Paddy Agnew explains why Italian coaches remain in strong demand.

Who is the best football coach in the world?   Why, Carlo Ancelotti, of course.   And who says so?  Why, none other than his Italian colleague, the former Juventus and Italy coach, Marcello Lippi.

As Italian football shakes itself out of its festive slumbers, ready to restart on Wednesday, Lippi reflected the other day with Gazzetta Dello Sport on the forthcoming year both in relation to himself and to the overall Italian scene.   The first intriguing reflection is that 67-year-old Lippi is not yet ready to throw in the towel.

Many of us wondered if, after his successful three year spell with Chinese champions Guangzhou Evergrande ended in February 2015, the 2006 World Cup winner would opt to call it a day.   Not so, it seems, since Lippi told Gazzetta that he is “not tired of football”, adding that “if an opportunity came my way”, then good.   As he looks forward to the New Year, Lippi argues that the role of the top flight coach has become ever more important, saying:

“People used to argue that, at best, the good coach counted for 20%.   That is not so and it never was for people like Mourinho, Capello, Van Gaal, Lippi and others.   These days, it is the big name players who insist on having a strong, experienced coach in charge.   He is not meant to be a mate, a father figure or a close brother, no, he is a guy who makes sure you win something and thus you get a better contract…”

Even if Man United supporters might have their current reservations about Van Gaal’s inclusion in that particular little list, Lippi has a point.   Lippi will forever be remembered as that architect of Italy’s 2006 World Cup success in Germany but prior to that, of course, he had won five Serie A titles and the 1996 Champions League with Juventus.   He has never made any secret of his strong sense of attachment to the Old Lady and as he assesses the current side, he has plenty of praise for the man currently in the hot seat, Massimiliano Allegri:

“He is very concrete, he is technically and tactically very sound, he can change things around in the course of a game…and he has plenty of courage.  For example, not everyone would have dropped (Spaniard Alvaro) Morata to make way for the anger and drive in (Croat striker) Mario Mandzukic which have been fundamental to the Juventus comeback…”

Lippi does acknowledge, however, that the Old Lady dirtied her bib just a little by losing to FC Seville in their final Champions League Group game, in the process earning themselves an intimidating second round tie with Bayern Munich.  This is a tough draw, he says, adding mischievously: “Mind you, you could see from Guardiola’s face that he wasn’t too happy either with the draw…”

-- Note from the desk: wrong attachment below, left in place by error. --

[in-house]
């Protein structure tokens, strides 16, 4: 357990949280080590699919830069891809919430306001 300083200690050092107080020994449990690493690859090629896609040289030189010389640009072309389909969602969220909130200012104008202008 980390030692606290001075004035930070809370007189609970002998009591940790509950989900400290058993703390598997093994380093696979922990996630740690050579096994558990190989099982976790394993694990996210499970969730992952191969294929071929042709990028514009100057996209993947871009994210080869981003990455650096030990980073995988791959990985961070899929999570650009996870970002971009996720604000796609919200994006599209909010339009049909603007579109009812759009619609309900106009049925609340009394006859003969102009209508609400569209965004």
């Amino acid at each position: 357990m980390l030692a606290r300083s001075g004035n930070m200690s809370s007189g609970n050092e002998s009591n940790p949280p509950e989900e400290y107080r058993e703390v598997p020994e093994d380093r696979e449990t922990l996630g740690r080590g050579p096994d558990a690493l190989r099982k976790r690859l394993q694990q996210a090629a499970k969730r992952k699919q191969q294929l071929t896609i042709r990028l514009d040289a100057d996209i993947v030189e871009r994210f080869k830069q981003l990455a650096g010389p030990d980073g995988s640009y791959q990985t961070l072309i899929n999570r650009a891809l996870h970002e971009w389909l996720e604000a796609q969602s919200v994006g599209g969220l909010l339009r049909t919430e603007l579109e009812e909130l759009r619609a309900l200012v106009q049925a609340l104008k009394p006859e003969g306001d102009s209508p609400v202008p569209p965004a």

Bayern coach, Pep Guardiola, is obviously a coach and colleague held in the highest of esteem by Lippi.   He says simply that Guardiola “created and coached the best team of all time”, namely his Barcelona.   Curiously, though, if asked to name the best coach on the current scene, Lippi’s choice falls not on Guardiola but rather on his successor at Bayern next season, Carlo Ancelotti.

Carlo Ancelotti Marcello Lippi

Carlo Ancelotti and Marcello Lippi on the touchline at the 2003 Champions League final.

“There’s no one like him,” said Lippi. “He has won everywhere (Italy, Spain, England and France) and he will win again when he goes to Bayern.   The great thing about Carlo is that you won’t find even one of his players who will have something negative to say about him…”

Closer to home, Lippi argues that current Napoli coach Maurizio Sarri has done a terrific job, saying: “Sarri has belied an old cliché because he has shown that in three months you can win over your players, starting with (Argentine Gonzalo) Higuain…”

Lippi makes no mention of current league leaders, Inter, one of the few top flight sides where his huge skills failed to produce postive results, during a disappointing 1999-2000 season.   Like the rest of us, he will have noticed that Inter, for marketing and sponsorship reasons, chose to spend the winter break in Qatar where the Indonesian-owned Inter lost a friendly, 0-1, against Qatar-owned Paris Saint Germain.

The league leaders, of course, finished the year in a less than ideal manner, losing 2-1 at home to Lazio on the last pre-Christmas day.   Despite that loss, however, coach Roberto Mancini, was sounding very positive when telling Qatar’s 2022 World Cup “Supreme Committee For Delivery”: “I would like to think that we can win the title.   Serie A is tough but now that we are out in front, we want to stay there…”

That clearly remains to be seen.   Right now, it is very tight at the top of Serie A, with just four points covering the top five, namely leaders Inter, Fiorentina,  Napoli, Juventus and Roma, in that order.    An interesting second half of season awaits, starting with a Wednesday fixture list in which all the big names avoid one another with Inter away to Empoli, Fiorentina away to Palermo, Napoli at home to Torino, Juventus at home to Verona and Roma away to Chievo.   Roll on 2016.